In what was already the most widely anticipated speech of Pope Francis’s pastoral visit to the United States this week, the Pope’s references to two American models of Christian living—the renowned author and Trappist Monk Thomas Merton and co-founder of the Catholic Worker movement Dorothy Day—have surprised many.
This is the 785th anniversary of the death of St. Francis of Assisi.
He is beloved by so very many people the world over. Christians and
non-Christians, believers and non-believers all admire the man who
sought simply to follow in the footprints of Jesus Christ, living out
his baptismal promise as one committed to living the holy gospel.
Easter brings with it an abundance of natural joy and reason for
celebration. The love of God poured out for us through the Incarnation,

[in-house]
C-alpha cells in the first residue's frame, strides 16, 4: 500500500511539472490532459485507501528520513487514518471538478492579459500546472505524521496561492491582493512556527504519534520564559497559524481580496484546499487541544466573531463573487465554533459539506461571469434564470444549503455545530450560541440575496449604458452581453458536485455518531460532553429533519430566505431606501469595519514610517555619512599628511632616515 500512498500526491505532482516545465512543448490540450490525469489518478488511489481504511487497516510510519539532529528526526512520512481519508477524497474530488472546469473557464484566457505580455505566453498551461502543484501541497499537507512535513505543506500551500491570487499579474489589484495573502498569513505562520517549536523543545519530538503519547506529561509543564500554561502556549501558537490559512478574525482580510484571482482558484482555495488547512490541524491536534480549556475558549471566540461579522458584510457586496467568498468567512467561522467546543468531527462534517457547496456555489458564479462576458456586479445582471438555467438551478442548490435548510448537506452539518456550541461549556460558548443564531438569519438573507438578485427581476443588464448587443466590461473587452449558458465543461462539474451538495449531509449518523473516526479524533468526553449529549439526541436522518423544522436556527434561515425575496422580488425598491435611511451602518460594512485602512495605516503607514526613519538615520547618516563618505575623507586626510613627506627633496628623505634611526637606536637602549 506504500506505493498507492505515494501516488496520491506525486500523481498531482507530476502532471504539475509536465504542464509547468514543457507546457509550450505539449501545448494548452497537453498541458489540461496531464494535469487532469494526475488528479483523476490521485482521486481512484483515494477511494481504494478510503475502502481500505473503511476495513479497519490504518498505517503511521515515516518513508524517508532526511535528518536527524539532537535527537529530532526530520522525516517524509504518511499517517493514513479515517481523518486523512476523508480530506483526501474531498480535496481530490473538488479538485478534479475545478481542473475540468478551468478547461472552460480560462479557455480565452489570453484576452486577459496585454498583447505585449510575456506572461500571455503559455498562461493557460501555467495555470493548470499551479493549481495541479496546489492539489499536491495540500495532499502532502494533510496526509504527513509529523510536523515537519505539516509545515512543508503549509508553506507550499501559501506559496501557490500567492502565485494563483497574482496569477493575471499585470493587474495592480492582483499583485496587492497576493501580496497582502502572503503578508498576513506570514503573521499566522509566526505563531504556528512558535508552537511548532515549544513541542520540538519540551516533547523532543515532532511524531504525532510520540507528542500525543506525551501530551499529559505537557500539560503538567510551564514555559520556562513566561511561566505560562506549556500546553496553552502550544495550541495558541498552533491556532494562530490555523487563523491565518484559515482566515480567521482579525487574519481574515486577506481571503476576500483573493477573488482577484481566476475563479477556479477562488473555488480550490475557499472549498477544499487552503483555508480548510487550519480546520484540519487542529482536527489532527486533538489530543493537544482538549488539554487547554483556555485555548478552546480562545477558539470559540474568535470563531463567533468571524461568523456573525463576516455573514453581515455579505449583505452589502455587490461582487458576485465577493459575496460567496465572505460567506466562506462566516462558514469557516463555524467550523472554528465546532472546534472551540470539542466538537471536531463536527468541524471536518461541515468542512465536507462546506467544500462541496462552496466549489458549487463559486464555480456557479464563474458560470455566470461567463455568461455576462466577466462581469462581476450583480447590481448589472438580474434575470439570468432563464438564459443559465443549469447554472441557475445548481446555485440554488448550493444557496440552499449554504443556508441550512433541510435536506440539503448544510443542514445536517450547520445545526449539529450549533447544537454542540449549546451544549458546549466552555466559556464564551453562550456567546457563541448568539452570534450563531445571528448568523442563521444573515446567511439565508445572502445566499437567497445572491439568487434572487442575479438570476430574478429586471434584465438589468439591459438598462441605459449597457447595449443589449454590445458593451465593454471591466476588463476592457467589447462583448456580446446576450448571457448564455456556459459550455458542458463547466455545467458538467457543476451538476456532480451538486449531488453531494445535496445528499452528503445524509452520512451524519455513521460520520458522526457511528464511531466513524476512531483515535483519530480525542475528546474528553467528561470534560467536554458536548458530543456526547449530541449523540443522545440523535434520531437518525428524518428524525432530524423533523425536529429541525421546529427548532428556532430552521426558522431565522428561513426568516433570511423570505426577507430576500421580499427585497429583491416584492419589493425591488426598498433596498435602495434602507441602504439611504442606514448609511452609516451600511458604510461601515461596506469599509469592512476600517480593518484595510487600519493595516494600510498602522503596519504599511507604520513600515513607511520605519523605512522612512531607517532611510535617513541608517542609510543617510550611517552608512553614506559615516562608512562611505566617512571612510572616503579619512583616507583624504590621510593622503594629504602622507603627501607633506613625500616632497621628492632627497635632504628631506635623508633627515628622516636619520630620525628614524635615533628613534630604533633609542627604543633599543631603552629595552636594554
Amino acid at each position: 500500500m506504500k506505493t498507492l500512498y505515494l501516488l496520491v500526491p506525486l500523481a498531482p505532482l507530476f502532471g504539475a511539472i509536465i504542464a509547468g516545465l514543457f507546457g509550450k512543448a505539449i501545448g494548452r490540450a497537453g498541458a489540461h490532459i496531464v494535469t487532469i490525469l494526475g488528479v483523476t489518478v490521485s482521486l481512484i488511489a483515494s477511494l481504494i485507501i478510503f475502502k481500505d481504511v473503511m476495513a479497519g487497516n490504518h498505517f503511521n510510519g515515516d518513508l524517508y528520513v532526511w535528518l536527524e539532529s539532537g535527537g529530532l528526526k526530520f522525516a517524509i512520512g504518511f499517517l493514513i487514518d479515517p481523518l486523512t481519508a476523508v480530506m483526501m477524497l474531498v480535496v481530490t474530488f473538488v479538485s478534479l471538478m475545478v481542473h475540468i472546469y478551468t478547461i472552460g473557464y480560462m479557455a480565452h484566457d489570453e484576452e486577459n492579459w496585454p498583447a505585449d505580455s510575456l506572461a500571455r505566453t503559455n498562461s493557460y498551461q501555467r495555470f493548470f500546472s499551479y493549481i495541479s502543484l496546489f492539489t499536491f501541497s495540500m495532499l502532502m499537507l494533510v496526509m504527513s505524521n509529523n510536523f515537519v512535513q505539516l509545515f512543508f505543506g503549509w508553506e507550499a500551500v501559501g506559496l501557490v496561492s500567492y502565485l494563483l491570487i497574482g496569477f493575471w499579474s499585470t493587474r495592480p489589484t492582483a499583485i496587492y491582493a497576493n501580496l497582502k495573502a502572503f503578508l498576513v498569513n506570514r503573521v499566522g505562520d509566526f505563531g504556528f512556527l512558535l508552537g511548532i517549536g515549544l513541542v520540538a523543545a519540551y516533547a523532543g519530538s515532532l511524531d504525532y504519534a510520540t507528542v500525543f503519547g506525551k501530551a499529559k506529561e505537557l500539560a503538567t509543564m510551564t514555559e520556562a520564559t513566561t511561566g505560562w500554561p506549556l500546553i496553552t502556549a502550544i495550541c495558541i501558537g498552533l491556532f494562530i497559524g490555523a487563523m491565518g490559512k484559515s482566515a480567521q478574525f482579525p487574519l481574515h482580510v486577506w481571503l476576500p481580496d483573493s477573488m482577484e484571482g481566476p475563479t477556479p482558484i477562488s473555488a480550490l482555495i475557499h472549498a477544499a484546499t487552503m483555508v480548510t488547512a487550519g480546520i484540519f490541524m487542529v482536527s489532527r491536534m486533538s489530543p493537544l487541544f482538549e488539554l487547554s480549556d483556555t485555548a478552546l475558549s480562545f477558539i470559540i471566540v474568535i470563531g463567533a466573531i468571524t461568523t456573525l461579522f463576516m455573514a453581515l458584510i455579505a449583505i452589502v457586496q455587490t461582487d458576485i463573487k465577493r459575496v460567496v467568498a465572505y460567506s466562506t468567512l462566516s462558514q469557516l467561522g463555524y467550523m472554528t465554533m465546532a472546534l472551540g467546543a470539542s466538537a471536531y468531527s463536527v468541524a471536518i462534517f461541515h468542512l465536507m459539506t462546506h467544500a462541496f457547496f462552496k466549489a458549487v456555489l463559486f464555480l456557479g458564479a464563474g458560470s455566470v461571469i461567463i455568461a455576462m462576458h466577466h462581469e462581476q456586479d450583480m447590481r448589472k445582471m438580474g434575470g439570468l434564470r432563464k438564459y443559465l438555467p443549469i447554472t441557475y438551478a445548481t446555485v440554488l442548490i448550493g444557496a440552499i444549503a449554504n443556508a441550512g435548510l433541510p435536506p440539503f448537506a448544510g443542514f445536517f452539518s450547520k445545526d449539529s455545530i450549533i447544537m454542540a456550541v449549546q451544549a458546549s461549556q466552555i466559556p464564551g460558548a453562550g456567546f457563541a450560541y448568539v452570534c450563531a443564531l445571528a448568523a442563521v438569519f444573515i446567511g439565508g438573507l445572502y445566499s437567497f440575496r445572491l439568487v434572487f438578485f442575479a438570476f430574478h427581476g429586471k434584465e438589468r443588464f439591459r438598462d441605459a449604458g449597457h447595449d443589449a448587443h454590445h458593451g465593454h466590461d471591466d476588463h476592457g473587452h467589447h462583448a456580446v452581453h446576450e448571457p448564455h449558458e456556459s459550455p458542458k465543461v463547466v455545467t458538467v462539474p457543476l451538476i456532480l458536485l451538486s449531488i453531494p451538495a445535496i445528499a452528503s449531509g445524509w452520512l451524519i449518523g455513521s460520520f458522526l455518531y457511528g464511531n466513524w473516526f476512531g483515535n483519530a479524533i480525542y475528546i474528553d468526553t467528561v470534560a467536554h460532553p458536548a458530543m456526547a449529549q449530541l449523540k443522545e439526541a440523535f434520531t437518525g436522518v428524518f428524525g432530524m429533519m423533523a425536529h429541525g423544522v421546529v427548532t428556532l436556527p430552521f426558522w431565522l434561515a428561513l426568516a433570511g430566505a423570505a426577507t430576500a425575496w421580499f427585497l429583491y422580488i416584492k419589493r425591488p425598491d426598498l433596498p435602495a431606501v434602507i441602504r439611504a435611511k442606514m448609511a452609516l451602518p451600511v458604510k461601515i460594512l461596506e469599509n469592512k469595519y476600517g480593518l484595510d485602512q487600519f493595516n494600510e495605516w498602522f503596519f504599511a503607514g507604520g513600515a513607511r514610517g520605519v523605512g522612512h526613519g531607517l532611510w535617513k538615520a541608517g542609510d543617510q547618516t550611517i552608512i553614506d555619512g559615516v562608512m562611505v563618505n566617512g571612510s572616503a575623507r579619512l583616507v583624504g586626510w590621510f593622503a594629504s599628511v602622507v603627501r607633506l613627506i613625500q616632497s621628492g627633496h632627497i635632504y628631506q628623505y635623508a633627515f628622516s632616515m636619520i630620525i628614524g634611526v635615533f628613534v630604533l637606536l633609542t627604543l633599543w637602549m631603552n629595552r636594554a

the life, the death and now the resurrection, which today we
commemorate, of Jesus of Nazareth is made known in the most powerful
See, the problem with using language like “my neighbor” is the
unintentional (or sometimes more intentional) demarcation that occurs
among people. While the distinction might at first strike some as odd, I
think it’s worth taking a closer look at the inadvertent effects of
talking about who is and who is not “my neighbor.”
Support the Christian Century
The Century's work relies primarily on subscriptions and donations. Thank you for supporting nonprofit journalism.